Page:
REGINA, Sask. — Saskatchewan has launched an Aboriginal apprenticeship program to help address the looming shortage of heavy-duty mechanics.
The partnership, between the province’s Highways and Transportation Department and aboriginal communities, was recently announced in Prince Albert.
“Within the next 10 years, nearly 80 per cent of our current Fleet Services mechanical staff will be eligible for retirement,” Highways and Transportation Minister Mark Wartman said. “This program addresses a current shortfall of heavy-duty mechanics, as well as working toward the future needs of the department and Aboriginal people.”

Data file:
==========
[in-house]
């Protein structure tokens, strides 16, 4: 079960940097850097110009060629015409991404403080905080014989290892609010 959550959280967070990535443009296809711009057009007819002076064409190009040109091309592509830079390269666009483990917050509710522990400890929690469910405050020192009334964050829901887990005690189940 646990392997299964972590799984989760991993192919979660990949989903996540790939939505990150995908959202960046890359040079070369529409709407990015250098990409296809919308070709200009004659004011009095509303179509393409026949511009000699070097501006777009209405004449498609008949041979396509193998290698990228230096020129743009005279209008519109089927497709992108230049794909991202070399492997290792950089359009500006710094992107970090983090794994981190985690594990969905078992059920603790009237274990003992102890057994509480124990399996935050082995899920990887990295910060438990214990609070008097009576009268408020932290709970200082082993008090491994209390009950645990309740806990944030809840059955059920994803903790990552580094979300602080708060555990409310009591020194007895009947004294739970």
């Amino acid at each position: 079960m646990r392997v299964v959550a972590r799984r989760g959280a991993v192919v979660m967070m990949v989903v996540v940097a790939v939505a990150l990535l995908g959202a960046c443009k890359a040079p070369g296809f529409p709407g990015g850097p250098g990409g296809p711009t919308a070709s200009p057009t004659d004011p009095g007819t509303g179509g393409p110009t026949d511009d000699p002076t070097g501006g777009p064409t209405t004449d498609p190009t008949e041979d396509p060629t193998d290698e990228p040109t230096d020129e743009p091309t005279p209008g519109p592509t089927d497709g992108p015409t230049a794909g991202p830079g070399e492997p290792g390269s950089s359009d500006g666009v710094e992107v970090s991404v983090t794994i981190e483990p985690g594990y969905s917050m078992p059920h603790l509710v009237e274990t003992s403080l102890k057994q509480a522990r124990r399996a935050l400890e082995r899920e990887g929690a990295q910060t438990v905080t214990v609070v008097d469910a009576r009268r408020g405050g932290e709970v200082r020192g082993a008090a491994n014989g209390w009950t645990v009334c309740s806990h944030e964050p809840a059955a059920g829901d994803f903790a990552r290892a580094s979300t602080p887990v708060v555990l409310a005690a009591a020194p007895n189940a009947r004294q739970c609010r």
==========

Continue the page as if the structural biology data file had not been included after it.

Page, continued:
The province will pay 50 per cent of the cost of putting an Aboriginal through a journeyperson mechanics program. The remainder of the cost will be paid by First Nations and Metis organizations.
“This is an opportunity for our young people to gain education and employment in a rapidly-changing field,” Prince Albert Grand Council Grand Chief Gary Merasty said. “This program will not only support Aboriginal communities, but also forge stronger ties with government that hopefully lead to more initiatives such as this.”
Wartman added: “Working together, we can achieve a number of efficiencies for not only the department of Highways and Transportation, but also other departments and Crown Corporations. Fleet Services can develop a segment of tomorrow’s workplace, which will benefit the Aboriginal community and ultimately, Saskatchewan.”
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